Annapolis – settling in.

After leaving Rock Hall we went to the Magothy River and anchored behind Gibson Island in Eagle Cove.  This was a lovely anchorage where we planned to spent a few days.

As we sailed down the Magothy we heard announcements over the VHF about an open water swim fundraiser that would be held the next day, but we thought it was going to be in a different area.  Imagine our surprise when we were were awakened bright and early the next morning by the voice of a very upbeat race announcer over a loudspeaker.

Poking my head out into the companionway, I saw that we had unintentionally anchored in the middle of “Swim Across America”, a fundraiser for cancer research whose participants swim either one or three miles in the Magothy River.  We ended up with front row seats!

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The swimmers had picture perfect weather and we enjoyed cheering them on.

After a few days bobbing in the peaceful anchorage, the winds were good for a sail and we were itching to move on.  A small craft advisory was winding down so we sailed down the river and poked our nose out into the Bay.  It didn’t take long for us to realize that we had jumped the gun.  It was an easy decision to make a 180 and sail back into the river, dropping anchor for a few hours to let the winds and waves settle down a bit more before trying again.

The original plan was to go to St. Michaels, but as we sailed past Annapolis it was clear that the wind angle meant we were going to need to motor for a few hours if we wanted to make it before sundown.  What followed was a half hour of indecision while we debated anchoring in this creek, then that creek.  Finally we decided that we’d had enough of isolated anchorages for a while, and we turned around and headed to Annapolis.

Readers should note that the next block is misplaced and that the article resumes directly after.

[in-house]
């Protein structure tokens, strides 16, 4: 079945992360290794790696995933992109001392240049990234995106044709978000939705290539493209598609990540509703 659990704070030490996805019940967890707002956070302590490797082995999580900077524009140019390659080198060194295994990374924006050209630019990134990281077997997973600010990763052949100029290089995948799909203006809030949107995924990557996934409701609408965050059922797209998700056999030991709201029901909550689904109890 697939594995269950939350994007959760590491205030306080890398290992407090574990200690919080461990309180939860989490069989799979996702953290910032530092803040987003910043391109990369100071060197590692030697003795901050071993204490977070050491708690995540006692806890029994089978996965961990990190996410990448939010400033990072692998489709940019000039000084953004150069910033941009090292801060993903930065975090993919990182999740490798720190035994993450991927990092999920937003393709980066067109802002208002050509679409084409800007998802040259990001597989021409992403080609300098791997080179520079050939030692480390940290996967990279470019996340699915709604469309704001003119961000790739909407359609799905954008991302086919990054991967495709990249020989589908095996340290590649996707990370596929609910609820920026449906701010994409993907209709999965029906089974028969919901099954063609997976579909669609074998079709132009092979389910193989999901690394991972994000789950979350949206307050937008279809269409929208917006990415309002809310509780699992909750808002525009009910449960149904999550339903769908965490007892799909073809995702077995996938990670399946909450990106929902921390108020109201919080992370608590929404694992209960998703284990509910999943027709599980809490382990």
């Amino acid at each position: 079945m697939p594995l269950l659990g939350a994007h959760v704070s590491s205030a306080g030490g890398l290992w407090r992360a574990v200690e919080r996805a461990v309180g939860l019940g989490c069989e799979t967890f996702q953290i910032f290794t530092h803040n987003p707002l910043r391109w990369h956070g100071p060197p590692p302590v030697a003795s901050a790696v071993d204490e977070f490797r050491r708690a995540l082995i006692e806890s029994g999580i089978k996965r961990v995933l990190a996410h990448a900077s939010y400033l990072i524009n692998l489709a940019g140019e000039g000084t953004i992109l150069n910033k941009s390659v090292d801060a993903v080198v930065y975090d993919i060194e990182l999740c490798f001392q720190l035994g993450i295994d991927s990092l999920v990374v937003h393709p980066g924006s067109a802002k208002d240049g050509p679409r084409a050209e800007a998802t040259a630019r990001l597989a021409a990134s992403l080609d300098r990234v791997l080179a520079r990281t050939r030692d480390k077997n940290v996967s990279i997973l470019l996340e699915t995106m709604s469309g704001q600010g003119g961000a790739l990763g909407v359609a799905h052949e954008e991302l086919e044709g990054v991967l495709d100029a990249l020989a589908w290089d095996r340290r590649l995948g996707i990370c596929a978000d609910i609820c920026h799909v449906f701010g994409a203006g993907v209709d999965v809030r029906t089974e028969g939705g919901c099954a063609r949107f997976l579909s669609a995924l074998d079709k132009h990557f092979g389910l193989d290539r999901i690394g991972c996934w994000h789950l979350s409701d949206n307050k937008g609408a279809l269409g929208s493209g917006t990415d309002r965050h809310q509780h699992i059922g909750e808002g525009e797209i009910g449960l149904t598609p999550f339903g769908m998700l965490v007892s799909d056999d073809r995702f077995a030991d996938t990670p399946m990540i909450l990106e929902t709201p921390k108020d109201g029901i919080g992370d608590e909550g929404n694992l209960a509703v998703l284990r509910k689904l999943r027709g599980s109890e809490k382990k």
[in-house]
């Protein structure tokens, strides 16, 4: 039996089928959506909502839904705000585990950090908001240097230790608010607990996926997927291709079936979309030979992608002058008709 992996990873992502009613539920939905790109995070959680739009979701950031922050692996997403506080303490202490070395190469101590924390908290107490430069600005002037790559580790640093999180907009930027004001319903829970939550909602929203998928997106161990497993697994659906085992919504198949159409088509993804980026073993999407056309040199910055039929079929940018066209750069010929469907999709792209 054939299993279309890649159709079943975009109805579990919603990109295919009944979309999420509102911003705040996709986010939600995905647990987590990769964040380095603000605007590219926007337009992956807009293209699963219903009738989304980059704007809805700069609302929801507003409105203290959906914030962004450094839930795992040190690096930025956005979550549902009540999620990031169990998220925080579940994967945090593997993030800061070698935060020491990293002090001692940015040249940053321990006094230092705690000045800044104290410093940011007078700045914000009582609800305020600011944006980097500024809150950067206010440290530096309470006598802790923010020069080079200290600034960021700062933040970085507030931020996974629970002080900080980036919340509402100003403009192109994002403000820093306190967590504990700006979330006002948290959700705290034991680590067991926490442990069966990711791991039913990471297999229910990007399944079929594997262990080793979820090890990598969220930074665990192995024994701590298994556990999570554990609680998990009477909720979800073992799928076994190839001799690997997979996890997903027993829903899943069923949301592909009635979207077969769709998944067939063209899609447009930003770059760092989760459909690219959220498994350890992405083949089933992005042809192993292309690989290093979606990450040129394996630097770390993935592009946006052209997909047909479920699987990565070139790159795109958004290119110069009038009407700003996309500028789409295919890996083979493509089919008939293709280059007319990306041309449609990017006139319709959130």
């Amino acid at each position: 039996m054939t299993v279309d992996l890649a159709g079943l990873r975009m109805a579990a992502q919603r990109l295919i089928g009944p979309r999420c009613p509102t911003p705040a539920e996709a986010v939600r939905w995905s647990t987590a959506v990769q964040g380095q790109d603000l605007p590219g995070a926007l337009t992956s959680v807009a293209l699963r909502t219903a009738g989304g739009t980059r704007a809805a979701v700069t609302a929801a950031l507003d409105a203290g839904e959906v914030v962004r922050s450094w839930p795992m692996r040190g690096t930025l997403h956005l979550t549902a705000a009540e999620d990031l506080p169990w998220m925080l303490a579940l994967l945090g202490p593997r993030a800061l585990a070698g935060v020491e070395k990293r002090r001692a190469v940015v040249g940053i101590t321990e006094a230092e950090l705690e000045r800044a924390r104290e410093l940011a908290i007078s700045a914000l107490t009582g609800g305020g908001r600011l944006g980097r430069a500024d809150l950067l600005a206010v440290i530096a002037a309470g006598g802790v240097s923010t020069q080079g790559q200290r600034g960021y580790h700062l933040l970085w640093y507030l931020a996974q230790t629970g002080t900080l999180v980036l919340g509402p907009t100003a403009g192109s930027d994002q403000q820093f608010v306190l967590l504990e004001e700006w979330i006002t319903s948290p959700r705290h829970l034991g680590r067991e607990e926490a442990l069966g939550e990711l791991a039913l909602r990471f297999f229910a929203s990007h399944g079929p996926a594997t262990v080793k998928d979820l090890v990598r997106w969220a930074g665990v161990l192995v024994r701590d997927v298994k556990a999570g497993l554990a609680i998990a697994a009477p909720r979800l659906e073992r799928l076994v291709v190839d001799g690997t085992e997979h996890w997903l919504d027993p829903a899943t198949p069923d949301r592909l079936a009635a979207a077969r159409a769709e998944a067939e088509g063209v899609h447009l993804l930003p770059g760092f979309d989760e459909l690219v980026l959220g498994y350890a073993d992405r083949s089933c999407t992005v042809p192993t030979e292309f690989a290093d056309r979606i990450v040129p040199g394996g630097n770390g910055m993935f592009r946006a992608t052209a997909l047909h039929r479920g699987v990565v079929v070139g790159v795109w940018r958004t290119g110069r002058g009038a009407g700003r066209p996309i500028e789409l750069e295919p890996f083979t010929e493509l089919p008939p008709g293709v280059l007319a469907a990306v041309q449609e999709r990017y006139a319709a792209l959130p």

Annapolis is one of our favorite places.  There’s something in the air – it just feels boaty.  There’s a dinghy dock located at every public street that ends at the water – twenty-two of them.  Kids learn how to sail in dinghies after school.  The dragon boat club rows by.  Paddleboarders and kayakers regularly ply the waters.  Naval Academy midshipmen walk by in their uniforms.  Eastport Elementary School’s “mascot” is a skipjack, a traditional fishing boat used on the Chesapeake for oystering.  The whole place is just wonderful.

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I pulled this from Google Images, but several front yards in Eastport had these signs.  

We’ve been hopping from place to place for just over a year, and we’ve both been feeling like it would be nice to settle down for a while and plug into a community.  As a result we have been tossing around the idea of basing ourselves in one area next summer, and Annapolis had already made the short list before we arrived.  Even though we only stayed for three weeks it gave us a good flavor of what it would be like to spend a few months there, and we are considering it even more strongly now.

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Obviously a Ghostbusters fan.  “Ray, if someone asks you if you’re a god, you say yes!”